SEVERSON: Sallie Ann says she has been accused of casting spells on people, something she says she wouldn’t do even if she could. She says using black magic can be risky business. Professor Ward says cursing someone in Voodoo, such as sticking pins in dolls, is not something to fool around with.
WARD: All religions are used that way, period, full stop. I’ve done it and you’ve done it. Have you ever cursed somebody? We’re all capable of bringing mild to big curses on others. In Voodoo, what goes around comes around, and if I curse you, I’ll get fixed.
SEVERSON: She describes Voodoo as a religion that can be shared with other religions. In New Orleans, back in the early 1800s, Voodoo was the widely accepted religion among slaves, until the slave uprising that threatened white slave owners.
GLASSMAN: If you were a slave living in captivity and hard labor, and your prospects were certainly very limited, this belief in an invisible world of great spiritual power would certainly be empowering, and if you were a slave owner intent on keeping a people down, oppressing them, and this belief would be terrifying and disturbing, and instead of saying that the situation or the institution of slavery was this terrible evil, it was much easier to say these people are evil and we’re just keeping them contained.
WARD: They said “slave rebellions” like the same way we say “crime.” They were terrified. Voodoo went from being an ordinary, accepted thing to a demonized, stigmatized, racialized, sexualized white ideology.
SEVERSON: Sallie Ann says she knows what it’s like to be called evil.
GLASSMAN: And I’ll say to them how can you possibly think that it’s alright to call me evil? How can you think that? I’ve certainly been called a witch, sometimes a good witch, sometimes a bad witch. I’m not a witch. I’m just a person like anybody else.
SEVERSON: But she’s not just anybody else when she walks through the neighborhood. Everyone seems to know her and like her.
GLASSMAN: Being a priestess is a demanding job, and I say job lightly because it doesn’t pay. People come to me and need things. They need help. I’ll try to be a mediary between these individuals and help them to those crossroads where human prayer meets spiritual presence and do all kinds of healings.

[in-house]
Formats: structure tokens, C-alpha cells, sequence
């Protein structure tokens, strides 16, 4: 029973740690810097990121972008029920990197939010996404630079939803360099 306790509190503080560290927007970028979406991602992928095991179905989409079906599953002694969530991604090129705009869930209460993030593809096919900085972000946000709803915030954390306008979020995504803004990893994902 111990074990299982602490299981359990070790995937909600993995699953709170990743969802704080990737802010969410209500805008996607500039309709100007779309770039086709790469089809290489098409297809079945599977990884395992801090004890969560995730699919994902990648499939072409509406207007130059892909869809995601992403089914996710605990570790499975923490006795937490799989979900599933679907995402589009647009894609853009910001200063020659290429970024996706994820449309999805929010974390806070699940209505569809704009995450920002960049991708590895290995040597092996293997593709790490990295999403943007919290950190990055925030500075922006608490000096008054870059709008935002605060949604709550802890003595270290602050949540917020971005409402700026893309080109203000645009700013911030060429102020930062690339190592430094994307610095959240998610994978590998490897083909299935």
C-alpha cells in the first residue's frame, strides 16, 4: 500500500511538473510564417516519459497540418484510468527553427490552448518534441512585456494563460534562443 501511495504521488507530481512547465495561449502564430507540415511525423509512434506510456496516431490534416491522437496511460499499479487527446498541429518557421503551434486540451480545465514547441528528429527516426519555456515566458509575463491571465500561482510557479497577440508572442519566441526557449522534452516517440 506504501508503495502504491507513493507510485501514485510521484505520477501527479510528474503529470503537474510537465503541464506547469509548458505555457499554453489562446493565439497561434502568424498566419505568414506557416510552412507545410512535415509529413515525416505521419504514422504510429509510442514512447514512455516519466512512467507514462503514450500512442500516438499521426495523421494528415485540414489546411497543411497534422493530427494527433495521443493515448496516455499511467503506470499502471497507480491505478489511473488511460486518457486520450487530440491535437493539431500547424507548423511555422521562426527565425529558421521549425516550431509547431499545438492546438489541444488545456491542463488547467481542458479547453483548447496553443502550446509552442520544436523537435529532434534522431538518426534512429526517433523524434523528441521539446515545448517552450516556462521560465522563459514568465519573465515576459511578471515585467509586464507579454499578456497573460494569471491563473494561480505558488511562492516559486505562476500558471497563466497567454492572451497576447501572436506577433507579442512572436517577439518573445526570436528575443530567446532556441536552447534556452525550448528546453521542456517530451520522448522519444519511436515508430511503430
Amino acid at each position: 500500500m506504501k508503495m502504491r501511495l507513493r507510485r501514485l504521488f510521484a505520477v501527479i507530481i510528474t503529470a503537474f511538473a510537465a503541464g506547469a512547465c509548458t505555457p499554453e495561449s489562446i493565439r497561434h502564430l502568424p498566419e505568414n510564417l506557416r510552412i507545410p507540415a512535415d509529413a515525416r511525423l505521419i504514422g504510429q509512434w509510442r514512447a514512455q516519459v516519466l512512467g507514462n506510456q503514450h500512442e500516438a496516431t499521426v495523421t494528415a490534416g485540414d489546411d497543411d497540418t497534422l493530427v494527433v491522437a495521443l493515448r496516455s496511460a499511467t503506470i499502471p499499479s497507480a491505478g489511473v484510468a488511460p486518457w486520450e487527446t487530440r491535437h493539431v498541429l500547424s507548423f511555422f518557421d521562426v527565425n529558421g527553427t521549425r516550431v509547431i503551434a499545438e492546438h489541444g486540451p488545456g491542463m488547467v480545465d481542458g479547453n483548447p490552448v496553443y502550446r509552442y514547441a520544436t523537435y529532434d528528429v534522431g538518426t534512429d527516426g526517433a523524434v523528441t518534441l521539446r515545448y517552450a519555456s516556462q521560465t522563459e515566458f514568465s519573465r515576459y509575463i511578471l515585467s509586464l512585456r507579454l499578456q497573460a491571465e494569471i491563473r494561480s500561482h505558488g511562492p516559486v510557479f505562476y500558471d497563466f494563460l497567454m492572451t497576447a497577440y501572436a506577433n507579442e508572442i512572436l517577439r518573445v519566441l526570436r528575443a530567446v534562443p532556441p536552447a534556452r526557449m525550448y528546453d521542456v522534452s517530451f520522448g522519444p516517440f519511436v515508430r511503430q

WARD: Sally has worked tirelessly here in the community. She makes the streets safer because that’s something the spirits can help us do if we ask them—make our streets and neighborhoods safe for us. Help people put on roofs after Katrina.
SEVERSON: The priestess says the spirits have always protected New Orleans from hurricanes, and Katrina would have been worse if the spirits hadn’t intervened.
GLASSMAN: As it happened, Katrina did not hit us over the head. It did turn to the east, and it did downgrade from a Category 5 to I think it was a Category 3 or lower when it hit, and it wasn’t the hurricane that kicked our butts. You have to spend a little time taking care of your environment or you’re going to get hurt.
SEVERSON: After Katrina she spearheaded the drive to build this multimillion-dollar health and healing community center to help those struggling to rebuild their lives, both physically and spiritually. Still, she says, there are people who say it’s not a good idea to have a Voodoo priestess involved in such a public project.
GLASSMAN: But I always say to myself, you know, Voodoo’s early ancestors endured slavery and captivity, and they kept their beliefs alive. Who am I to be upset over having to defend a practice? Who am I to say I can’t handle this?
SEVERSON: It seems improbable that Voodoo will ever be widely regarded as anything but scary and dark and, in Sally Ann’s view, misunderstood.
For Religion & Ethics NewsWeekly, I’m Lucky Severson in New Orleans.